One of the new iPhone 3GS features that has received little attention this week is hardware encryption. However, from a forensics standpoint, this is probably the most significant feature of the new update. The feature is buried at the bottom of this “more features” page:
Phil Schiller also briefly mentions this feature at 1:52 of the Apple keynote.
Why Encryption on the iPhone Matters
Encryption on the iPhone matters to businesses because the iPhone can store potentially sensitive information. Among other things, forensics investigators can recover the following from iPhones (from iPhone Forensics by Jonathan Zdziarski):
- Keyboard caches containing usernames, passwords, and nearly everything typed on the iPhone.
- Screenshots of the last state of an application before the home button is pressed to return to the main menu.
- Deleted images.
- Deleted calendar entries and contacts.
- A record of the last 100 calls made.
- Viewed Google Maps images and directions.
- Browser history and caches, even when deleted.
- Deleted email messages.
- Deleted voicemail.
- Pairing records establishing which computers the iPhone was synced with.
You might think that extensive forensics experience and knowledge of the iPhone operating and file system is needed to recover this data. However, several specialized forensics tools, such as Paraben‘s Device Seizure and the Sixth Legion‘s Wolf, have automated this forensics process and can recover sensitive data from iPhones in seconds.
So it is understandable that encryption on the iPhone is a highly requested feature by corporations, according to Phil Schiller. Hardware-based encryption on the iPhone could effectively nullify forensics work on the iPhone.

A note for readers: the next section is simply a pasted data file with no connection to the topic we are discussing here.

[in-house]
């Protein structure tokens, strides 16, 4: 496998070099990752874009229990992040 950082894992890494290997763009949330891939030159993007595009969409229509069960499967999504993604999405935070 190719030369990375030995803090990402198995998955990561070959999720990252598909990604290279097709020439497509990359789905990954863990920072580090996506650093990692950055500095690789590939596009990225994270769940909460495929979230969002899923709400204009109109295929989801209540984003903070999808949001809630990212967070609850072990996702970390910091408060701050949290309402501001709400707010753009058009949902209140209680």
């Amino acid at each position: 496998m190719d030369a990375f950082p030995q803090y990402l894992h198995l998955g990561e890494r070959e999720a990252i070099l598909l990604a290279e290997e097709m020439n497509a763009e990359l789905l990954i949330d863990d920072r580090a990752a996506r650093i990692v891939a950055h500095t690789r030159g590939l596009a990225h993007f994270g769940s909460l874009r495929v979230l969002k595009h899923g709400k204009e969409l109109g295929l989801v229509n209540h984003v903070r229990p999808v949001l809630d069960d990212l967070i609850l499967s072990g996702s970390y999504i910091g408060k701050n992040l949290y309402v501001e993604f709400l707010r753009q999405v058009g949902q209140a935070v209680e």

Remote Wipe: A Potential Weakness
According to Schiller, hardware encryption on the iPhone 3GS enables instantaneous remote wipe. Apparently, rather than overwriting every bit as does the iPhone 3G, a remote wipe on the iPhone 3GS only overwrites the hardware encryption key, rendering all data on the iPhone unintelligible. This explains why if you later recover your iPhone 3GS, you can restore your data by enabling your MobileMe account on the iPhone, which apparently downloads the hardware encryption key to the iPhone, making the data on the iPhone readable again.
Although this feature is convenient, it does pose a potential security problem. If the hardware encryption key is hidden in the iPhone file system without being encrypted itself, then a forensics investigator could find the key and decrypt data on the iPhone. And forensics tools like a faraday cage will prevent the iPhone from receiving a remote wipe command, lengthening the window to find the encryption key indefinitely.
Of course this would require specialized knowledge of the iPhone and cryptography, but that is exactly what forensics firms like Paraben and Sixth Legion have. And their expertise is encapsulated and automated in tools like Device Seizure and Wolf, extending this ability to more general users.
So while hardware encryption on the iPhone 3GS is an interesting development, unless the encryption key is itself somehow encrypted, it will be a matter of time before the forensics community learns a way to find the key and make forensic analysis of the iPhone 3GS possible.